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For those interested in international micro-cap spin-offs, check out Klondex Mines (KLDX). It is being acquired by Hecla Mining (HL), and the deal was just approved by shareholders. Just prior to the acquisition, KLDX will be spinning off its Canadian assets into newly formed company called, Havilah Mining Corporation (Havilah). Havilah will be capitalized with $7.0MM for a 13.46% ownership stake which implies a $52MM enterprise value. However, $7MM is a drop in the bucket considering the total transaction is valued at ~$500MM so I’m not sure how valid that $52MM EV is. The transaction is expected to close on July 20th so its moving quick!
Retail Value Inc (RVI), a DDR Corp (DDR) REIT spin-off, began trading on July 2 and has been strong out of the gate. A recent Seeking Alpha article articulates the bull case.
Veoneer (VNE), an Autoliv (ALV) spin-off, also began trading on July 2. VNE is focused completely on supplying auto parts to the autonomous driving market which is large and growing. VNE is currently trading at $47.94, implying a market cap of $4.2BN and an EV of $3.2BN. It trades at a EV / 2018 revenue multiple of 1.3x. If you assume that VNE should trade at the same multiple as Aptiv (1.9x) there is decent upside. But remember that APTV has a 16% EBITDA margin and VNE isn’t expected to generate positive EBITDA until 2020! So I think the discount is justified.
Spin-off News and Analysis
In May, General Electric (GE) announced its plans to spin off and then merge its transportation division with Wabtec (WAB) in Q1 2019 to create a global leader for rail equipment, services and software. Click here for my notes and full thoughts. In June, GE announced it will spin off its healthcare division in 2019. I estimate GE Healthcare is worth ~$65BN.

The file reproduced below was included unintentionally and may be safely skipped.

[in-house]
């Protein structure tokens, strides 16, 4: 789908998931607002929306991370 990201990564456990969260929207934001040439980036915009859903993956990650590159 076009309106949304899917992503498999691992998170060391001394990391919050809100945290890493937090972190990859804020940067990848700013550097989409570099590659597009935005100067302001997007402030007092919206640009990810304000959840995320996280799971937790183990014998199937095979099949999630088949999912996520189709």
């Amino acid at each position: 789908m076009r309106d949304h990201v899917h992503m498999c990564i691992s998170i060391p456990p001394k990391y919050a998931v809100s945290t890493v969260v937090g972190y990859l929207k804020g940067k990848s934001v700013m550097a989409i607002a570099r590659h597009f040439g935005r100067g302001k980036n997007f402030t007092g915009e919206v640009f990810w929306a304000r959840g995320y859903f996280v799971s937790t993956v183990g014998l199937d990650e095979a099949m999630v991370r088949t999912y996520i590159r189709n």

On June 29, 2018, Novartis (NVS) announced it intends to spin off its Alcon eye care business which it acquired fully in 2015. This is a familiar pattern (CARS, CNDT, etc.). Large corporate makes strategic acquisition assuming “growth synergies” only to spin-off the division years later after disappointing results. It reminds me of Warren Buffett’s quote from the 2014 Berkshire Hathaway letter to shareholders….
“Investment bankers, being paid as they are for action, constantly urge acquirers to pay 20% to 50% premiums over market price for publicly-held businesses. The bankers tell the buyer that the premium is justified for “control value” and for the wonderful things that are going to happen once the acquirer’s CEO takes charge. (What acquisition-hungry manager will challenge that assertion?) A few years later, bankers – bearing straight faces – again appear and just as earnestly urge spinning off the earlier acquisition in order to “unlock shareholder value.” Spin-offs, of course, strip the owning company of its purported “control value” without any compensating payment. The bankers explain that the spun-off company will flourish because its management will be more entrepreneurial, having been freed from the smothering bureaucracy of the parent company. (So much for that talented CEO we met earlier.)
If the divesting company later wishes to reacquire the spun-off operation, it presumably would again be urged by its bankers to pay a hefty “control” premium for the privilege. (Mental “flexibility” of this sort by the banking fraternity has prompted the saying that fees too often lead to transactions rather than transactions leading to fees.)”
Pfizer (PFE) recently announced that it will reorganize its company into three divisions: innovative medicine, established medicines, and consumer healthcare. Many are speculating that this reorganization is a prelude to a consumer healthcare spin-off after Pfizer failed to find a buyer.
Non Spin-off Related Stuff:
Howard Marks recently published his latest memo which is always worth a read. In it, he discusses passive vs. active trends. He explores the question, “How much of the investing that take place has to be passive for price discovery to be insufficient to keep prices aligned with fair values?” Currently 40% of equity mutual funds are invested passively. At some point passive strategies may take so much share that prices may diverse from intrinsic value to the benefit of active managers.
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